Read or hear the term drive-through and the mind conjures images of bank deposits, prescription pick-ups and late-night burgers eaten too quickly. Over the last month, those customary visuals have been joined by an odd addition that juxtaposes comfort, anxiety and reassurance: The sight of people getting tested for the coronavirus while seated in their cars.

Meeting the twin goals of increased testing and proper precaution, hospitals and medical facilities throughout Connecticut and other states have opened drive-through testing sites for the coronavirus (or COVID-19). Wearing masks, gloves and other personal protective equipment (PPE), medical staff administer the tests from outside a person’s vehicle.

“The COVID-19 test involves the collection of a nasopharyngeal sample that is obtained by passing a special swab, similar to a Q-tip, into the nose,” said Dr. Jeannie M. Kenkare. “That procedure takes literally seconds to collect.”

Dr. Kenkare is the chief medical officer and co-founder of PhysicianOne Urgent Care, which has 16 offices in Connecticut, including one at 10 South Street in Ridgefield. PhysicianOne began conducting drive-through COVID-19 testing in Ridgefield and its other locations last month. Patients are encouraged to undergo a preliminary video or telephone evaluation to determine if testing is needed based on their symptoms.

As part of the Families First Coronavirus Response Act, FDA-approved testing (including drive-through) is free — the legislation requires private and federal insurance to pay, with no cost-sharing.

“Now that we have expanded testing capabilities we can test 35-40 patients per day at each of our sites,” Dr. Kenkare said. “So far, across all of our sites, we have tested almost 2,000 patients and have seen about 22-25% positive.”

PhysicianOne, which is affiliated with the Yale New Haven Health system and the Tufts Medical Center, did not provide separate statistics for testing at its Ridgefield office.

The test itself is straightforward: After being pre-evaluated and given an appointment, people drive to the location, show their confirmation and driver’s license, and then proceed to a spot where they are asked to slightly open the window for the nose swab, conducted while they are facing forward. The sample is then packaged and sent to a lab for analysis.

“We have been receiving results in as fast as 24 hours and up [to] five days, but on average we are seeing results by three days,” Dr. Kenkare said.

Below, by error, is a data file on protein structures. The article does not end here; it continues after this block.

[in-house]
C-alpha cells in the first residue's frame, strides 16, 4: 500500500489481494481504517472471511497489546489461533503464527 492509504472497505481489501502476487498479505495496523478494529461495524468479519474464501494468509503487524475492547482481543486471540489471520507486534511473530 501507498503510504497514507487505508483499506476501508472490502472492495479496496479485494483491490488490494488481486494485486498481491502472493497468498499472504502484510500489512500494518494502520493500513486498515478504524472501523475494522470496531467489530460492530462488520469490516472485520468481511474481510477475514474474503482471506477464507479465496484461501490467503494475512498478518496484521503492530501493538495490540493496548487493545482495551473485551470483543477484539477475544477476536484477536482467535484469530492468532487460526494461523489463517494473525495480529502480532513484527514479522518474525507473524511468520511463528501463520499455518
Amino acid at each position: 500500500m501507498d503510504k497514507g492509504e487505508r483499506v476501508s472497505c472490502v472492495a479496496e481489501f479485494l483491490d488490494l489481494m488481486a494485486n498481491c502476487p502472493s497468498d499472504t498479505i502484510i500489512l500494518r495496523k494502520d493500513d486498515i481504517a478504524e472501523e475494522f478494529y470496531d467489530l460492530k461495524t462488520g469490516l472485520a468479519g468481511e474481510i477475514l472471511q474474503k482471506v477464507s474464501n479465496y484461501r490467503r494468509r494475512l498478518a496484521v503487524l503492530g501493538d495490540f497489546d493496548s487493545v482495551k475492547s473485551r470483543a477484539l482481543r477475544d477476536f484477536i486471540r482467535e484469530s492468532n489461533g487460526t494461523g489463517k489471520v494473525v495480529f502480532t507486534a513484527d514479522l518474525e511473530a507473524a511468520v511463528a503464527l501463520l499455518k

Although the preliminary evaluation is recommended, people who don’t have an appointment are not automatically turned away.

“If a patient arrives at one of our centers with COVID-19 symptoms, they are instructed to call the center and wait in their car to be seen,” Dr. Kenkare said. “A member of our team will then safely perform a car-side evaluation and determine if COVID-19 testing is warranted based on symptoms and exposure risk.”

According to Dr. Kenkare, physicians, physician assistants, and nurse practitioners usually conduct the drive-through tests, which are offered daily from 9 a.m. to 1 p.m. (including weekends). “However, when we have high volume test days, our medical assistants, who are also skilled and trained in this procedure, are also collecting the samples,” she said.

In addition to giving the COVID-19 test, the PhysicianOne staff can administer a more comprehensive examination.

“If necessary, based on our evaluation of the patient via our telephone or video encounter, we will also perform other evaluations of the patient, including obtaining temperature, oxygen saturation, heart rate and respiratory rates to help evaluate the patient further,” Dr. Kenkare said. “[We can also] perform an examination of the patient as indicated, including listening to the heart and lungs, examining the throat, and checking for lymph node swelling.”

Drive-through testing is a way to simultaneously protect patients and health-care workers, Dr. Kenkare said.

“We have strict protocols to safely evaluate COVID-19 positive patients, which is why we see these patients at the car-side,” she said. “It helps to protect both our employees and our other patients who might be coming in [to the office] for non-COVID related issues.

“When we suspect someone has COVID or are testing them for COVID, we instruct them on strict isolation precautions so that they don’t spread the illness to others while awaiting their results,” Dr. Kenkare added. “When we get a positive result, we personally contact the patient and inform them of the result, check on their condition and reiterate the importance of the isolation precautions, which we suggest remain in place for 14 days from the onset of symptoms.”